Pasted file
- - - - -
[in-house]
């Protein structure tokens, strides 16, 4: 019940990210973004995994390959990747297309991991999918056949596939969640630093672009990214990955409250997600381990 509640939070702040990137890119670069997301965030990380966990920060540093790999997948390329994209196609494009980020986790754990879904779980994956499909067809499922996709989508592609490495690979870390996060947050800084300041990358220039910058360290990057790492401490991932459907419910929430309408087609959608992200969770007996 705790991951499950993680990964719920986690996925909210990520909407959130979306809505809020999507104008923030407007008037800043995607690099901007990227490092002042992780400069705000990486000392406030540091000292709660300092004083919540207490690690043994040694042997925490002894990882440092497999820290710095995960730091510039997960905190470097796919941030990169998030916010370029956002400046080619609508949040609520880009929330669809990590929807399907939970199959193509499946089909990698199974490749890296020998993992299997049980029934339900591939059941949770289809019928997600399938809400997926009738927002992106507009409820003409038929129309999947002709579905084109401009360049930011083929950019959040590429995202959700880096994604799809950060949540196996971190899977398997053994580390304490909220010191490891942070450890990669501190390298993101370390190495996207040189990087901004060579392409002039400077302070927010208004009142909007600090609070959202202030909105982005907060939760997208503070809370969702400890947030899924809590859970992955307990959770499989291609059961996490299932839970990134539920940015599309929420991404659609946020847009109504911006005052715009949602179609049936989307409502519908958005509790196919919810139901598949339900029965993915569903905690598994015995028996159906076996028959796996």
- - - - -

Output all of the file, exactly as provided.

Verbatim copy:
[in-house]
């Protein structure tokens, strides 16, 4: 019940990210973004995994390959990747297309991991999918056949596939969640630093672009990214990955409250997600381990 509640939070702040990137890119670069997301965030990380966990920060540093790999997948390329994209196609494009980020986790754990879904779980994956499909067809499922996709989508592609490495690979870390996060947050800084300041990358220039910058360290990057790492401490991932459907419910929430309408087609959608992200969770007996 705790991951499950993680990964719920986690996925909210990520909407959130979306809505809020999507104008923030407007008037800043995607690099901007990227490092002042992780400069705000990486000392406030540091000292709660300092004083919540207490690690043994040694042997925490002894990882440092497999820290710095995960730091510039997960905190470097796919941030990169998030916010370029956002400046080619609508949040609520880009929330669809990590929807399907939970199959193509499946089909990698199974490749890296020998993992299997049980029934339900591939059941949770289809019928997600399938809400997926009738927002992106507009409820003409038929129309999947002709579905084109401009360049930011083929950019959040590429995202959700880096994604799809950060949540196996971190899977398997053994580390304490909220010191490891942070450890990669501190390298993101370390190495996207040189990087901004060579392409002039400077302070927010208004009142909007600090609070959202202030909105982005907060939760997208503070809370969702400890947030899924809590859970992955307990959770499989291609059961996490299932839970990134539920940015599309929420991404659609946020847009109504911006005052715009949602179609049936989307409502519908958005509790196919919810139901598949339900029965993915569903905690598994015995028996159906076996028959796996």